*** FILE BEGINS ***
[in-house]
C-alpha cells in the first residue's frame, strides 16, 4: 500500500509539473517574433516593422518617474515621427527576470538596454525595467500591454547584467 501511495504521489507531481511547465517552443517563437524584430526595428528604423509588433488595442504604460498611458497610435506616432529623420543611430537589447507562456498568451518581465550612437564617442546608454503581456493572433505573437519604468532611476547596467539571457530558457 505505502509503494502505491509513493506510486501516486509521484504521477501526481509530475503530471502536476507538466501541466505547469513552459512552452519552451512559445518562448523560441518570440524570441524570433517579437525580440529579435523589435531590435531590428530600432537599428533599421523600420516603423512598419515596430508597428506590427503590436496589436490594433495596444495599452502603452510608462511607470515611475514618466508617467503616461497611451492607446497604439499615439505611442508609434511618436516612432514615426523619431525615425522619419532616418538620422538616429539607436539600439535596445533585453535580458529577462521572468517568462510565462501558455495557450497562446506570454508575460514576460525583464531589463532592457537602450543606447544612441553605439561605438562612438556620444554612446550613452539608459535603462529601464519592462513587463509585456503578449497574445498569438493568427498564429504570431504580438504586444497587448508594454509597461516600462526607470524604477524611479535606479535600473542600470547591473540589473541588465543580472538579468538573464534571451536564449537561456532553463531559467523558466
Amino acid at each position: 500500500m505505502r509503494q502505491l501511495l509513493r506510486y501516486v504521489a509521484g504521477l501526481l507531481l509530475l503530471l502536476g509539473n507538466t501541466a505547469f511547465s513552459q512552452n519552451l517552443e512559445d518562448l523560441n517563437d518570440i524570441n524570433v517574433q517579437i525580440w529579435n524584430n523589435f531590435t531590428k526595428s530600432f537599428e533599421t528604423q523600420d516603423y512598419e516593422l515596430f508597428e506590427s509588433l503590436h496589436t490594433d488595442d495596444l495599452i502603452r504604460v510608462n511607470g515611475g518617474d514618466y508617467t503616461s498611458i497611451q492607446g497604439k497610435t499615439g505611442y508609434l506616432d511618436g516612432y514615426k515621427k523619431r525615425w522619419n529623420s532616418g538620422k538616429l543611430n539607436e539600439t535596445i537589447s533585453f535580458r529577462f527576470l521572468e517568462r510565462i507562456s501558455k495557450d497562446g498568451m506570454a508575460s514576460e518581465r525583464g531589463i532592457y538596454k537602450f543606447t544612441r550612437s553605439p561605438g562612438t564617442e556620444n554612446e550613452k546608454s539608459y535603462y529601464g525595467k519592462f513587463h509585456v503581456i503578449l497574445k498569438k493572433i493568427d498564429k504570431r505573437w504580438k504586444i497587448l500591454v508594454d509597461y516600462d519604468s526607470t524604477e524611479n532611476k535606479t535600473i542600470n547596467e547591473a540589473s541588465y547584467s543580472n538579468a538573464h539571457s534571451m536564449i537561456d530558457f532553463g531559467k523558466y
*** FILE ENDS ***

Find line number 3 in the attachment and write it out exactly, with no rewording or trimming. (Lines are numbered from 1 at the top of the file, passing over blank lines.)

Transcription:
Amino acid at each position: 500500500m505505502r509503494q502505491l501511495l509513493r506510486y501516486v504521489a509521484g504521477l501526481l507531481l509530475l503530471l502536476g509539473n507538466t501541466a505547469f511547465s513552459q512552452n519552451l517552443e512559445d518562448l523560441n517563437d518570440i524570441n524570433v517574433q517579437i525580440w529579435n524584430n523589435f531590435t531590428k526595428s530600432f537599428e533599421t528604423q523600420d516603423y512598419e516593422l515596430f508597428e506590427s509588433l503590436h496589436t490594433d488595442d495596444l495599452i502603452r504604460v510608462n511607470g515611475g518617474d514618466y508617467t503616461s498611458i497611451q492607446g497604439k497610435t499615439g505611442y508609434l506616432d511618436g516612432y514615426k515621427k523619431r525615425w522619419n529623420s532616418g538620422k538616429l543611430n539607436e539600439t535596445i537589447s533585453f535580458r529577462f527576470l521572468e517568462r510565462i507562456s501558455k495557450d497562446g498568451m506570454a508575460s514576460e518581465r525583464g531589463i532592457y538596454k537602450f543606447t544612441r550612437s553605439p561605438g562612438t564617442e556620444n554612446e550613452k546608454s539608459y535603462y529601464g525595467k519592462f513587463h509585456v503581456i503578449l497574445k498569438k493572433i493568427d498564429k504570431r505573437w504580438k504586444i497587448l500591454v508594454d509597461y516600462d519604468s526607470t524604477e524611479n532611476k535606479t535600473i542600470n547596467e547591473a540589473s541588465y547584467s543580472n538579468a538573464h539571457s534571451m536564449i537561456d530558457f532553463g531559467k523558466y